Baraboo Gas Engine Show Delivers Variety
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An unusual “compressor”
Dan pays close attention to auction offerings – like the item he saw listed on a sale bill as an air compressor. When he checked it out, he found an Automatic cream separator with its own gas engine. Dan found the set-up still bolted to the kitchen counter in the house where the auction was held. Manufactured by the Standard Separator Co., Milwaukee, the unit was in running condition when Dan bought it (and all the tools that came with it). “Standard may have been the only company that built that kind of a combination,” he says.
He also showed a pair of original engines built by Termaat & Monahan, Oshkosh, Wis. The 3 hp headless dates to about 1920; the 4 hp horizontal hopper to about 1913. The earlier engine has a “skeleton” base; later models – like Dan’s 4 hp – had full bases. “There was a design patent issued for the skeleton,” he notes.
“It has the J-shape fuel mixer you see on all Termaat engines,” Dan says, “but this one has a needle valve as part of the mixer. On all the other Termaat & Monahan engines, it’s part of the head.” Dan built a gas tank for the 4 hp engine, and did extensive work on the 3 hp. “It was not too good when I got it,” he says.
Dan specializes in Wisconsin-made engines, and the odd and unusual. “I got my first engine – a Maytag – from my uncle when I was 8,” he recalls. “The day after I got it, I got it running. My first car was a 1948 Crosley, and I still have it – and that Maytag.”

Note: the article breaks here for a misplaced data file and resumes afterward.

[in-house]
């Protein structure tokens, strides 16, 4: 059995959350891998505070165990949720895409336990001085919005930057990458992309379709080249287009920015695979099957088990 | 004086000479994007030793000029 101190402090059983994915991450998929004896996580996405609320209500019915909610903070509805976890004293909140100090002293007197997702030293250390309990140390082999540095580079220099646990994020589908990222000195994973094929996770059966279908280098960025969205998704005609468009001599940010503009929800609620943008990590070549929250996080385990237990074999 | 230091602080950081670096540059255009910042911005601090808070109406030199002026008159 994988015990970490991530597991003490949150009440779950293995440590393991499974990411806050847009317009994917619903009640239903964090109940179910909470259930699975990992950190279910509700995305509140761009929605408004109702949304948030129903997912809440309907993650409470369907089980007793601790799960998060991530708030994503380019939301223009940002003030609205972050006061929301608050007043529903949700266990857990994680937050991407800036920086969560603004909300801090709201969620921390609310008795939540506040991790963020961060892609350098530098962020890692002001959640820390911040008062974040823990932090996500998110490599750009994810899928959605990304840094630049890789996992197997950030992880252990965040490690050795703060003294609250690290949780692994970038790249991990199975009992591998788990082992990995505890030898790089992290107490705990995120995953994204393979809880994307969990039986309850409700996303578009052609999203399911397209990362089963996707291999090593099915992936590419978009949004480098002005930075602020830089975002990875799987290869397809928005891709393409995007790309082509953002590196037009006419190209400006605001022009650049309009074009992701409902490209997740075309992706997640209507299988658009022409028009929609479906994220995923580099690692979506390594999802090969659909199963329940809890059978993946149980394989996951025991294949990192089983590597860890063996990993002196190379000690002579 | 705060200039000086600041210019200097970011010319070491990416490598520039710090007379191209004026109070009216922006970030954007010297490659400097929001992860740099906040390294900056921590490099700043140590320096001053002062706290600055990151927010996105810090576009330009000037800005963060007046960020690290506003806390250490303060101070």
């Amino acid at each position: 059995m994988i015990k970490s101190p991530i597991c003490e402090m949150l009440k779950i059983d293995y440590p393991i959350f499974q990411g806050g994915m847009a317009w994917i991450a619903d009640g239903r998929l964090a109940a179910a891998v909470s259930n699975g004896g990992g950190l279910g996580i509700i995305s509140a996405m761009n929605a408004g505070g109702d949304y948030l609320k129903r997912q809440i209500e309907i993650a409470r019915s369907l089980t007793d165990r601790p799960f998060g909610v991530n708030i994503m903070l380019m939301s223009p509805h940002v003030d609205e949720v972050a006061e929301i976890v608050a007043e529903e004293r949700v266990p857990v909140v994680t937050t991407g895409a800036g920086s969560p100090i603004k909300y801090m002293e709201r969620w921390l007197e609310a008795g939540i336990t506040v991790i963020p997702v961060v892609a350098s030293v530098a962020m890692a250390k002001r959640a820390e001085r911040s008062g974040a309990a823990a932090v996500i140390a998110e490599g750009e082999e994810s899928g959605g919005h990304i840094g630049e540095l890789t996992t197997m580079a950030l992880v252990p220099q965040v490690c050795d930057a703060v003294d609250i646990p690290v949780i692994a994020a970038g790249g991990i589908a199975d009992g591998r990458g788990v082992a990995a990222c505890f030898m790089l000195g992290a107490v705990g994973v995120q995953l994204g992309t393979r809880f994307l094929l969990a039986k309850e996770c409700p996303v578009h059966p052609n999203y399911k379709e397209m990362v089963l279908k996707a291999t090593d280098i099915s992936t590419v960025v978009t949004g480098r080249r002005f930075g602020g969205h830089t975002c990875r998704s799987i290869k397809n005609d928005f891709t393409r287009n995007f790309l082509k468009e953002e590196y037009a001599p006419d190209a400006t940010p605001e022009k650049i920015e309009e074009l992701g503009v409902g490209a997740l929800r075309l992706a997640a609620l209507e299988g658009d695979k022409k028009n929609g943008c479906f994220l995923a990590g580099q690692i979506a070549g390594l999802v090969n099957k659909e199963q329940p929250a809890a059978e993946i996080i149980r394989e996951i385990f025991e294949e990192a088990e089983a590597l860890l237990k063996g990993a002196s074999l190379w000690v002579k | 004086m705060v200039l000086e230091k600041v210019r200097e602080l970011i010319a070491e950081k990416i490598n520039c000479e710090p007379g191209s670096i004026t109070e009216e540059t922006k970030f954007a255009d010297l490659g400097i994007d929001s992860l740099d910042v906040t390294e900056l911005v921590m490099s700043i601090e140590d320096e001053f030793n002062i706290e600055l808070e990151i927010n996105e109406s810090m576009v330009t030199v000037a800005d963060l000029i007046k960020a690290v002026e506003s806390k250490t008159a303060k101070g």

If Maytag engines are at one end of the scale, the 1903 14 hp Stover displayed at Baraboo was at the other end. Weighing in at more than 4,000 pounds, the behemoth was once belted to a multi-station line shaft on a farm near Cary, Ill. – not far from Freeport, home of Stover Mfg. & Engine Co.
“You don’t normally find engines that big on a farm,” says owner Joe Maurer, Pearl City, Ill. “I don’t know if it ran the feed mill or what. It sat on a cement base and a cistern underneath was used to cool the engine.”
A previous owner found the engine in the 1960s and got it running, but by the time Joe got it, it had been left outside for more than 20 years. “I had to re-do the rod bearings but as far as I know, the rings are original. They must have taken good care of it.”
The earliest Stovers were sideshaft engines. “The thing that makes this one rare is there weren’t many horizontal Stover engines with Stover castings,” Joe says. “Just about 100 of these were made. For 1903, it was a very simple engine, but it had features that were still used later, when engines got more complicated.”